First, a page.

Buffalo.  I’ve had ground buffalo, but this was my first experience with a cut of buffalo.  It was indeed very good, and very much like free-range grass-finished beef.  Not surprising, since they are related, and since a lot of buffalo has unfortunately crossed with cattle.

Bear, the first serving.  Rather more dried out and devoid of flavor than I was hoping.  Yes, bear most probably shouldn’t be served rare, but I’m thinking back to Christmas about three years ago, where we acquired some bear meat, and after combining a couple recipes I found on the Internet with ingredients we had on hand, I made sort of a combination bear pot roast/bear stew that shows really well what one can do with this meat.  I don’t have the recipe written down (alas) but as I recollect we marinated it overnight in tenderizing tomato sauce, lemon juice, and some good seasonings that would stand up to bear.  The bear we simmered away for 3 or 4 hours (I think the latter), adding in onions and whatever else seemed to work.  And work, it did.  It fell apart on the fork.  The backup lamb for just in case ended up being eaten at a different meal.   (How many people can state that they partook of bear for Christmas dinner?  Probably not many!)  At any rate, I’d love to know what cut of the bear imparts that porklike essence as described earlier in this post.

As far as the selections in the chafing dishes:

Game (unspecified) Stew:  Chewy and uninteresting.

Bear Sausage:  Awesome. Sort of a pepperoni thing going on, though not as hard as pepperoni.

Game (unspecified) Sausage:  Breakfast-style links.  Not bad, not awesome.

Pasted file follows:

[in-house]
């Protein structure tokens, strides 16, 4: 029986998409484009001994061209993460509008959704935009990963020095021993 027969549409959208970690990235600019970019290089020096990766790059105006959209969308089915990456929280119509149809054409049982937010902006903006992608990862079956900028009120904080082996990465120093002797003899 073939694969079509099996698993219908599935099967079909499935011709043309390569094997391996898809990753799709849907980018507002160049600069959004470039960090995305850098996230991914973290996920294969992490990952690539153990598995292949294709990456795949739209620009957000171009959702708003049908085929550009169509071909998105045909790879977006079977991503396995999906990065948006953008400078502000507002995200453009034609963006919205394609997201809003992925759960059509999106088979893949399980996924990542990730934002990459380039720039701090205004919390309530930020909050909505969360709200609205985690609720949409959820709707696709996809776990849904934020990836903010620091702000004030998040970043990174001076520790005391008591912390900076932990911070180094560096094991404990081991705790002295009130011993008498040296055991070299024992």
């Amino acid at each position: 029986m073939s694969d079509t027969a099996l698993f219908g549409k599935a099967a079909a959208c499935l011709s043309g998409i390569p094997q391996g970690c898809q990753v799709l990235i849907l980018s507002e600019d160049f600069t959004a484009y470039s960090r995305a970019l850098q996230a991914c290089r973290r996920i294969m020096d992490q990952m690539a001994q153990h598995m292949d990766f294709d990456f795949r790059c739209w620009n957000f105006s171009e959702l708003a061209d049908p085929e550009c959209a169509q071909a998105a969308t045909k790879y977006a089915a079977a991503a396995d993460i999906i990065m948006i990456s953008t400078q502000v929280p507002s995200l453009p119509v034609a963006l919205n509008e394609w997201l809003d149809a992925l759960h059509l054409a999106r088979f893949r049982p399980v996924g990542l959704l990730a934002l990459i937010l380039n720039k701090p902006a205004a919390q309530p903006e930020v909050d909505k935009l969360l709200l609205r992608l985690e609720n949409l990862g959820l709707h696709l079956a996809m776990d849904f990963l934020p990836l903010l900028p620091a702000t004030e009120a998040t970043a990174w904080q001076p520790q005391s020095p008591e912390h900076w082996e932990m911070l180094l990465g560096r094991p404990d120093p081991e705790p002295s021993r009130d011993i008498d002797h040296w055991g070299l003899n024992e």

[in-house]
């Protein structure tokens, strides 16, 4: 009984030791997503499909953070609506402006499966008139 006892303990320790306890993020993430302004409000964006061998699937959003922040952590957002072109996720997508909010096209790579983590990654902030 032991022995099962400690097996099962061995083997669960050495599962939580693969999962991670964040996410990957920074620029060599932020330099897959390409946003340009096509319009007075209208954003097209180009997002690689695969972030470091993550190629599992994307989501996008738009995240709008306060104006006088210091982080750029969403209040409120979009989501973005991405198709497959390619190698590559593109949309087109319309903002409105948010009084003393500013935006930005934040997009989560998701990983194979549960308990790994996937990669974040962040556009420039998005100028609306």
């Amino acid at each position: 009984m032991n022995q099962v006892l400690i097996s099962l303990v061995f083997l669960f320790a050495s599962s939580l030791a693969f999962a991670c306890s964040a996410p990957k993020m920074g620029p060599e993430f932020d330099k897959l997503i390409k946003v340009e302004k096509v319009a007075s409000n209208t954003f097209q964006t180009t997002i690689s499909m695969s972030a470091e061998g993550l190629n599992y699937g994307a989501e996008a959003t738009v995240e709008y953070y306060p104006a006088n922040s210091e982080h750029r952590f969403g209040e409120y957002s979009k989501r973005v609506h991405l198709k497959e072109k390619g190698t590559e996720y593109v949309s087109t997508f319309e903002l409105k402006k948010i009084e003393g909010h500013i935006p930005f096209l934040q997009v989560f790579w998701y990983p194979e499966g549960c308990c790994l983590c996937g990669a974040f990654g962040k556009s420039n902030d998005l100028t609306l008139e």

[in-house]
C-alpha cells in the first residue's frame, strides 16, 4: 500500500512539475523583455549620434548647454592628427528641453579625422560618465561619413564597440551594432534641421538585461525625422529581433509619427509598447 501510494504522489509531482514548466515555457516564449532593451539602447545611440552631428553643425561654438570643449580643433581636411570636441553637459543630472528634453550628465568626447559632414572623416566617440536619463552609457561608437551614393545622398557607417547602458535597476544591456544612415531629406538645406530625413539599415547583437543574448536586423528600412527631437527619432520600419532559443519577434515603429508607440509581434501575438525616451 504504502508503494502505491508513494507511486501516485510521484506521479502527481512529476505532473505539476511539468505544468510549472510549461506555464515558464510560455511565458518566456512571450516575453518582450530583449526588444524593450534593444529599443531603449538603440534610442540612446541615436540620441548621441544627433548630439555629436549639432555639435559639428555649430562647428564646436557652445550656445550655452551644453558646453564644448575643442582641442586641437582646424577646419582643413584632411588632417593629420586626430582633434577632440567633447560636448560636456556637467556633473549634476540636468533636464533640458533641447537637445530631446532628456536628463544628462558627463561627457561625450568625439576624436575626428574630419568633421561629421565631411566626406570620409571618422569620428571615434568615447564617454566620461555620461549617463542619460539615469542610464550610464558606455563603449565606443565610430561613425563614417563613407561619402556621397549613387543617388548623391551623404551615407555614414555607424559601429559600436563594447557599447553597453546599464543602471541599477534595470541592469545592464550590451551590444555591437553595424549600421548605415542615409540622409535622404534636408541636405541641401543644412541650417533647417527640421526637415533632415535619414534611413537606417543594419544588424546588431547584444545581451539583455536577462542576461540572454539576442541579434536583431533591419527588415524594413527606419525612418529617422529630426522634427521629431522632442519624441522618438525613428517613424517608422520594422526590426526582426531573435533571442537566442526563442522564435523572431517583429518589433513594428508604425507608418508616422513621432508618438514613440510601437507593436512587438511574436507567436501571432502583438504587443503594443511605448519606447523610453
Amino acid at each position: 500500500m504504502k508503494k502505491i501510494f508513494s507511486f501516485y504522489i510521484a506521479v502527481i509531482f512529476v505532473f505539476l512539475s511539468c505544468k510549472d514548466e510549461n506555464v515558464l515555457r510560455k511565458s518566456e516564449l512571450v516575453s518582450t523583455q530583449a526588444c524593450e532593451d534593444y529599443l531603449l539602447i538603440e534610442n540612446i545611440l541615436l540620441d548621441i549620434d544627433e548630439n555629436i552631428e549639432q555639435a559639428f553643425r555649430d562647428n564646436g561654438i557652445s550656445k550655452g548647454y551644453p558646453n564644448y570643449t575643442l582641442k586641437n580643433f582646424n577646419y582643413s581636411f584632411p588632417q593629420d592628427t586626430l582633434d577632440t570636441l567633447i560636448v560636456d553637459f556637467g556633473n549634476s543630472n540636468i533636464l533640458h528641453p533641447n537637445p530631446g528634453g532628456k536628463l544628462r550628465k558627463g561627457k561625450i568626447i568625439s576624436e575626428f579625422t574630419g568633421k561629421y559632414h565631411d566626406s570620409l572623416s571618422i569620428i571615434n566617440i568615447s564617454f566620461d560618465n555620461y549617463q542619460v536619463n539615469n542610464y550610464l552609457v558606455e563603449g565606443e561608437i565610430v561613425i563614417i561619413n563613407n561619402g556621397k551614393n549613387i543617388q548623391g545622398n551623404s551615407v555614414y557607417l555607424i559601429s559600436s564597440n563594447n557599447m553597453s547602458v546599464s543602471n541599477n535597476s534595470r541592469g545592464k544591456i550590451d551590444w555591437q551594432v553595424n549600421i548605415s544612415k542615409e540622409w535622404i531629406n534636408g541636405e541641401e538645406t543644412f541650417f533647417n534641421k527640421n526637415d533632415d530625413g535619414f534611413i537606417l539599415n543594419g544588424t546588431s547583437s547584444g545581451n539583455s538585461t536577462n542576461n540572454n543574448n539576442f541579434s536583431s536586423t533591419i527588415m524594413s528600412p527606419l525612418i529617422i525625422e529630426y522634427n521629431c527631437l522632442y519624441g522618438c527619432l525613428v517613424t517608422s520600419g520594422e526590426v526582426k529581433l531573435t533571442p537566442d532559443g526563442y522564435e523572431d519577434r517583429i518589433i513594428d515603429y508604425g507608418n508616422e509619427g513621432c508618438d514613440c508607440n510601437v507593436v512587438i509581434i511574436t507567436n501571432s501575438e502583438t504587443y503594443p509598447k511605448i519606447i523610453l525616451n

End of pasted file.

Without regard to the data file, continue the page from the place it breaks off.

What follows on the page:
Alligator and Chicken Sausage: Breakfast-style links.  Not bad, not awesome.

Rabbit Stew.  The legs were great, the breast was dry.  Too much starch (for my tastes) in the sauce.  Or maybe Paleo sensibilities are infectious…

Alligator Fritters.    They were very lightly breaded, and excellently-seasoned, and they along with the Bear Sausages were the highlight of the chafing dishes.

There were some non-meat items, and a full dessert table, but other than the cucumber salad and some water, I stuck with the meat that night.  I admit the following day I had no desire for meat at all!  (Seafood and veggies, mostly veggies…)

Next post:  Striped Bass will be coming to town!   Lock, STOCK, Roe, and Cheviche!

About goatsandgreens

The foodie me: Low/no gluten, low sugars, lots of ethnic variety of foods. Seafood, offal, veggies. Farmers' markets. Cooking from scratch, and largely local. The "future" me: I've now moved to my new home in rural western Massachusetts. I am raising chickens (for meat and for eggs) and planning for guinea fowl, Shetland sheep, and probably goats and/or alpaca. Possibly feeder pigs. Raising veggies and going solar.